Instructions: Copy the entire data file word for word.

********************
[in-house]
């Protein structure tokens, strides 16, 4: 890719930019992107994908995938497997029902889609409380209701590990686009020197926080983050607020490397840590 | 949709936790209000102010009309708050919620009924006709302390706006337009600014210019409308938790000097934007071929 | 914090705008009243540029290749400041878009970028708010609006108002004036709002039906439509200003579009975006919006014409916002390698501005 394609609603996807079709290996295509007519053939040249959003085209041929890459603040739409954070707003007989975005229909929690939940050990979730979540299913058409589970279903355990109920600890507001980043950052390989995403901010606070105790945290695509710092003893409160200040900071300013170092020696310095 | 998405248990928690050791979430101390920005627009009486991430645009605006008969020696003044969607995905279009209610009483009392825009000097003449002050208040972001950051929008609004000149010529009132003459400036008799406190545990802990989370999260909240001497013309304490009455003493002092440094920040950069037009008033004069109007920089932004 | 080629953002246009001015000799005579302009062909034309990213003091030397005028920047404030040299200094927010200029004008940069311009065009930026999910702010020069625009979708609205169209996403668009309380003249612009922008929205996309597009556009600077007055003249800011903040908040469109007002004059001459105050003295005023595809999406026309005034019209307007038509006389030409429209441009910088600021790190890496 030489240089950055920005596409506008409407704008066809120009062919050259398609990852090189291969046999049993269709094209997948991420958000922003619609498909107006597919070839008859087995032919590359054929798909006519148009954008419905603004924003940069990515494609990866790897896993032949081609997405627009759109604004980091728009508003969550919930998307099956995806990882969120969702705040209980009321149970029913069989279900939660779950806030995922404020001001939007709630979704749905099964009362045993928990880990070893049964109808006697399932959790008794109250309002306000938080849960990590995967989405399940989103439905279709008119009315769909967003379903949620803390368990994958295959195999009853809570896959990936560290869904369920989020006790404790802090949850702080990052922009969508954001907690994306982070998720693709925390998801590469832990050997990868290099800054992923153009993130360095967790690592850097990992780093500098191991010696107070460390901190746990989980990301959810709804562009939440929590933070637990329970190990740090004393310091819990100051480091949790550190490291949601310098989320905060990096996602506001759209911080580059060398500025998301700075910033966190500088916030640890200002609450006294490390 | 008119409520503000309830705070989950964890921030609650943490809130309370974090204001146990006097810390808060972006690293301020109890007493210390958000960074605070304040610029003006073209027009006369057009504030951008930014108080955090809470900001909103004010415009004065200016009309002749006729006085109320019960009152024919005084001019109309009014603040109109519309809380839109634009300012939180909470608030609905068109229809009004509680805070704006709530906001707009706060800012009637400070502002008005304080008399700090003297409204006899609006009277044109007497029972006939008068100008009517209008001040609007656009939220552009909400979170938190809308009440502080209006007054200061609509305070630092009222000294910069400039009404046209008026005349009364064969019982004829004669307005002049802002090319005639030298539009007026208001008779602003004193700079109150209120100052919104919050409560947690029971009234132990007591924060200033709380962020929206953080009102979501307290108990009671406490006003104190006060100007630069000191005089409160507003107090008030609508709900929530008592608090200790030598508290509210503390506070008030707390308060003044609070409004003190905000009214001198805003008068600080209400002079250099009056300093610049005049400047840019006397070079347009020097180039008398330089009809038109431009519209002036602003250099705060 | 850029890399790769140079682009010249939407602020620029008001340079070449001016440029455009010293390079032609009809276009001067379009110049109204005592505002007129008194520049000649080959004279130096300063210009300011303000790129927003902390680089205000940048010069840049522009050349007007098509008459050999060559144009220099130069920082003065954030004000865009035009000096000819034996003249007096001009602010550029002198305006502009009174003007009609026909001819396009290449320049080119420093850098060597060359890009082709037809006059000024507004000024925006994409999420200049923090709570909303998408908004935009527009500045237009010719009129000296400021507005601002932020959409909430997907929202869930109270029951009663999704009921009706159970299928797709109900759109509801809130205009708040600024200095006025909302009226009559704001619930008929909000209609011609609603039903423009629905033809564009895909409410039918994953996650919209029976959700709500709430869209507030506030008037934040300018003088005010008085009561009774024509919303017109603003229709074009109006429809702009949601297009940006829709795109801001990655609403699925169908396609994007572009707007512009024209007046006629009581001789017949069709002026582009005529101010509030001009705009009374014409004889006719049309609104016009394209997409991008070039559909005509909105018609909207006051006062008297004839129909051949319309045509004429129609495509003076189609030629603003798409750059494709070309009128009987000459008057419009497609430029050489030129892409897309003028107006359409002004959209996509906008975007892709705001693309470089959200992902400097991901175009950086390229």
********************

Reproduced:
[in-house]
């Protein structure tokens, strides 16, 4: 890719930019992107994908995938497997029902889609409380209701590990686009020197926080983050607020490397840590 | 949709936790209000102010009309708050919620009924006709302390706006337009600014210019409308938790000097934007071929 | 914090705008009243540029290749400041878009970028708010609006108002004036709002039906439509200003579009975006919006014409916002390698501005 394609609603996807079709290996295509007519053939040249959003085209041929890459603040739409954070707003007989975005229909929690939940050990979730979540299913058409589970279903355990109920600890507001980043950052390989995403901010606070105790945290695509710092003893409160200040900071300013170092020696310095 | 998405248990928690050791979430101390920005627009009486991430645009605006008969020696003044969607995905279009209610009483009392825009000097003449002050208040972001950051929008609004000149010529009132003459400036008799406190545990802990989370999260909240001497013309304490009455003493002092440094920040950069037009008033004069109007920089932004 | 080629953002246009001015000799005579302009062909034309990213003091030397005028920047404030040299200094927010200029004008940069311009065009930026999910702010020069625009979708609205169209996403668009309380003249612009922008929205996309597009556009600077007055003249800011903040908040469109007002004059001459105050003295005023595809999406026309005034019209307007038509006389030409429209441009910088600021790190890496 030489240089950055920005596409506008409407704008066809120009062919050259398609990852090189291969046999049993269709094209997948991420958000922003619609498909107006597919070839008859087995032919590359054929798909006519148009954008419905603004924003940069990515494609990866790897896993032949081609997405627009759109604004980091728009508003969550919930998307099956995806990882969120969702705040209980009321149970029913069989279900939660779950806030995922404020001001939007709630979704749905099964009362045993928990880990070893049964109808006697399932959790008794109250309002306000938080849960990590995967989405399940989103439905279709008119009315769909967003379903949620803390368990994958295959195999009853809570896959990936560290869904369920989020006790404790802090949850702080990052922009969508954001907690994306982070998720693709925390998801590469832990050997990868290099800054992923153009993130360095967790690592850097990992780093500098191991010696107070460390901190746990989980990301959810709804562009939440929590933070637990329970190990740090004393310091819990100051480091949790550190490291949601310098989320905060990096996602506001759209911080580059060398500025998301700075910033966190500088916030640890200002609450006294490390 | 008119409520503000309830705070989950964890921030609650943490809130309370974090204001146990006097810390808060972006690293301020109890007493210390958000960074605070304040610029003006073209027009006369057009504030951008930014108080955090809470900001909103004010415009004065200016009309002749006729006085109320019960009152024919005084001019109309009014603040109109519309809380839109634009300012939180909470608030609905068109229809009004509680805070704006709530906001707009706060800012009637400070502002008005304080008399700090003297409204006899609006009277044109007497029972006939008068100008009517209008001040609007656009939220552009909400979170938190809308009440502080209006007054200061609509305070630092009222000294910069400039009404046209008026005349009364064969019982004829004669307005002049802002090319005639030298539009007026208001008779602003004193700079109150209120100052919104919050409560947690029971009234132990007591924060200033709380962020929206953080009102979501307290108990009671406490006003104190006060100007630069000191005089409160507003107090008030609508709900929530008592608090200790030598508290509210503390506070008030707390308060003044609070409004003190905000009214001198805003008068600080209400002079250099009056300093610049005049400047840019006397070079347009020097180039008398330089009809038109431009519209002036602003250099705060 | 850029890399790769140079682009010249939407602020620029008001340079070449001016440029455009010293390079032609009809276009001067379009110049109204005592505002007129008194520049000649080959004279130096300063210009300011303000790129927003902390680089205000940048010069840049522009050349007007098509008459050999060559144009220099130069920082003065954030004000865009035009000096000819034996003249007096001009602010550029002198305006502009009174003007009609026909001819396009290449320049080119420093850098060597060359890009082709037809006059000024507004000024925006994409999420200049923090709570909303998408908004935009527009500045237009010719009129000296400021507005601002932020959409909430997907929202869930109270029951009663999704009921009706159970299928797709109900759109509801809130205009708040600024200095006025909302009226009559704001619930008929909000209609011609609603039903423009629905033809564009895909409410039918994953996650919209029976959700709500709430869209507030506030008037934040300018003088005010008085009561009774024509919303017109603003229709074009109006429809702009949601297009940006829709795109801001990655609403699925169908396609994007572009707007512009024209007046006629009581001789017949069709002026582009005529101010509030001009705009009374014409004889006719049309609104016009394209997409991008070039559909005509909105018609909207006051006062008297004839129909051949319309045509004429129609495509003076189609030629603003798409750059494709070309009128009987000459008057419009497609430029050489030129892409897309003028107006359409002004959209996509906008975007892709705001693309470089959200992902400097991901175009950086390229």